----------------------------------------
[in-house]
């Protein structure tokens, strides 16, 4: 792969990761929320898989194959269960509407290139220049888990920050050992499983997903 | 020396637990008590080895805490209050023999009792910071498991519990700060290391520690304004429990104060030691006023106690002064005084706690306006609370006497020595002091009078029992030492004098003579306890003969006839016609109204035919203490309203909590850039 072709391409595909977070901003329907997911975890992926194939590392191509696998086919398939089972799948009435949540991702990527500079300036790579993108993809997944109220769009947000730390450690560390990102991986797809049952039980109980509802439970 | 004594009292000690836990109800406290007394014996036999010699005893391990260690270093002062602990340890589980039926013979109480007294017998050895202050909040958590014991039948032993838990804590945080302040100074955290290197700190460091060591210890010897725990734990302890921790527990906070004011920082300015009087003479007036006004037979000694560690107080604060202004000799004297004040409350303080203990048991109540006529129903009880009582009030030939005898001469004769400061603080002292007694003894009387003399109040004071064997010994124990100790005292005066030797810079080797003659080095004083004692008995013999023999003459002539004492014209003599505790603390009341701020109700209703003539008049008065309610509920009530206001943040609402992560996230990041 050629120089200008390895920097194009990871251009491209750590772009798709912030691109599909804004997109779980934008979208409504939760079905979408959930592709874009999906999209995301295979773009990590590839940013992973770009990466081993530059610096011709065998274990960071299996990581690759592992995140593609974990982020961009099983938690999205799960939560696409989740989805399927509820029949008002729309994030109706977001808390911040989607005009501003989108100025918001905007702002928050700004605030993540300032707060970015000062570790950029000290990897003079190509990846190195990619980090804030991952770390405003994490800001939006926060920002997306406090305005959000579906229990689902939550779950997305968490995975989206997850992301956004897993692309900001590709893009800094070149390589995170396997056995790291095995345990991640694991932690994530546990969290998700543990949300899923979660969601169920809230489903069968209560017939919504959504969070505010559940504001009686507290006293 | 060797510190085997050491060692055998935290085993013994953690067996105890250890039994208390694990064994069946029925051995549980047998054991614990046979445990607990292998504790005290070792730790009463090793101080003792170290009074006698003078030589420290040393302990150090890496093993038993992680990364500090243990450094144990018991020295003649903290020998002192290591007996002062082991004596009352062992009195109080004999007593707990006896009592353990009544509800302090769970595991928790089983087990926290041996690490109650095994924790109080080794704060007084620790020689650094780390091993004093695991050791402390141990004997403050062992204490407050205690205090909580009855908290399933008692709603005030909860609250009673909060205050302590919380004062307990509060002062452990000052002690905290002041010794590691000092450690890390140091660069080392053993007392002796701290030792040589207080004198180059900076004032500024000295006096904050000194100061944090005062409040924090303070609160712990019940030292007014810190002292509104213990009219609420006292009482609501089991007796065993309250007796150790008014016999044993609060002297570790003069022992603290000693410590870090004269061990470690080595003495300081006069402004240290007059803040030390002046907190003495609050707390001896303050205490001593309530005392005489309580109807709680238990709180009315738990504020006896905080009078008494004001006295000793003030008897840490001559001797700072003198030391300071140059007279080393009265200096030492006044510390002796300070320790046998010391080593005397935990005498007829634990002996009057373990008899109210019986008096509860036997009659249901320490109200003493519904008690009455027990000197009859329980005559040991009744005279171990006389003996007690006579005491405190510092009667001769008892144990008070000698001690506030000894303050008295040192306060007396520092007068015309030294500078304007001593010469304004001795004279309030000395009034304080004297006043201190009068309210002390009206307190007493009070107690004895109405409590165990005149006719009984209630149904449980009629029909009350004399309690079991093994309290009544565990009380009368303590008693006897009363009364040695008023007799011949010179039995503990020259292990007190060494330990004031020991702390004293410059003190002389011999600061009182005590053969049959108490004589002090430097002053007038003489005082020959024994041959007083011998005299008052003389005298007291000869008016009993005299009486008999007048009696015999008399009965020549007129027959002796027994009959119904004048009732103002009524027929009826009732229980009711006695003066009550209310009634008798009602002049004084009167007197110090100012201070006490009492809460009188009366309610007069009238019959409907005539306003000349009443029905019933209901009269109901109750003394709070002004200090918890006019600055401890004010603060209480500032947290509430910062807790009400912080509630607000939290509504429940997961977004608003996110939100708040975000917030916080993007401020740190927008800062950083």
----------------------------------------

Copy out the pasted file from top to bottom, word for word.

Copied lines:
[in-house]
């Protein structure tokens, strides 16, 4: 792969990761929320898989194959269960509407290139220049888990920050050992499983997903 | 020396637990008590080895805490209050023999009792910071498991519990700060290391520690304004429990104060030691006023106690002064005084706690306006609370006497020595002091009078029992030492004098003579306890003969006839016609109204035919203490309203909590850039 072709391409595909977070901003329907997911975890992926194939590392191509696998086919398939089972799948009435949540991702990527500079300036790579993108993809997944109220769009947000730390450690560390990102991986797809049952039980109980509802439970 | 004594009292000690836990109800406290007394014996036999010699005893391990260690270093002062602990340890589980039926013979109480007294017998050895202050909040958590014991039948032993838990804590945080302040100074955290290197700190460091060591210890010897725990734990302890921790527990906070004011920082300015009087003479007036006004037979000694560690107080604060202004000799004297004040409350303080203990048991109540006529129903009880009582009030030939005898001469004769400061603080002292007694003894009387003399109040004071064997010994124990100790005292005066030797810079080797003659080095004083004692008995013999023999003459002539004492014209003599505790603390009341701020109700209703003539008049008065309610509920009530206001943040609402992560996230990041 050629120089200008390895920097194009990871251009491209750590772009798709912030691109599909804004997109779980934008979208409504939760079905979408959930592709874009999906999209995301295979773009990590590839940013992973770009990466081993530059610096011709065998274990960071299996990581690759592992995140593609974990982020961009099983938690999205799960939560696409989740989805399927509820029949008002729309994030109706977001808390911040989607005009501003989108100025918001905007702002928050700004605030993540300032707060970015000062570790950029000290990897003079190509990846190195990619980090804030991952770390405003994490800001939006926060920002997306406090305005959000579906229990689902939550779950997305968490995975989206997850992301956004897993692309900001590709893009800094070149390589995170396997056995790291095995345990991640694991932690994530546990969290998700543990949300899923979660969601169920809230489903069968209560017939919504959504969070505010559940504001009686507290006293 | 060797510190085997050491060692055998935290085993013994953690067996105890250890039994208390694990064994069946029925051995549980047998054991614990046979445990607990292998504790005290070792730790009463090793101080003792170290009074006698003078030589420290040393302990150090890496093993038993992680990364500090243990450094144990018991020295003649903290020998002192290591007996002062082991004596009352062992009195109080004999007593707990006896009592353990009544509800302090769970595991928790089983087990926290041996690490109650095994924790109080080794704060007084620790020689650094780390091993004093695991050791402390141990004997403050062992204490407050205690205090909580009855908290399933008692709603005030909860609250009673909060205050302590919380004062307990509060002062452990000052002690905290002041010794590691000092450690890390140091660069080392053993007392002796701290030792040589207080004198180059900076004032500024000295006096904050000194100061944090005062409040924090303070609160712990019940030292007014810190002292509104213990009219609420006292009482609501089991007796065993309250007796150790008014016999044993609060002297570790003069022992603290000693410590870090004269061990470690080595003495300081006069402004240290007059803040030390002046907190003495609050707390001896303050205490001593309530005392005489309580109807709680238990709180009315738990504020006896905080009078008494004001006295000793003030008897840490001559001797700072003198030391300071140059007279080393009265200096030492006044510390002796300070320790046998010391080593005397935990005498007829634990002996009057373990008899109210019986008096509860036997009659249901320490109200003493519904008690009455027990000197009859329980005559040991009744005279171990006389003996007690006579005491405190510092009667001769008892144990008070000698001690506030000894303050008295040192306060007396520092007068015309030294500078304007001593010469304004001795004279309030000395009034304080004297006043201190009068309210002390009206307190007493009070107690004895109405409590165990005149006719009984209630149904449980009629029909009350004399309690079991093994309290009544565990009380009368303590008693006897009363009364040695008023007799011949010179039995503990020259292990007190060494330990004031020991702390004293410059003190002389011999600061009182005590053969049959108490004589002090430097002053007038003489005082020959024994041959007083011998005299008052003389005298007291000869008016009993005299009486008999007048009696015999008399009965020549007129027959002796027994009959119904004048009732103002009524027929009826009732229980009711006695003066009550209310009634008798009602002049004084009167007197110090100012201070006490009492809460009188009366309610007069009238019959409907005539306003000349009443029905019933209901009269109901109750003394709070002004200090918890006019600055401890004010603060209480500032947290509430910062807790009400912080509630607000939290509504429940997961977004608003996110939100708040975000917030916080993007401020740190927008800062950083």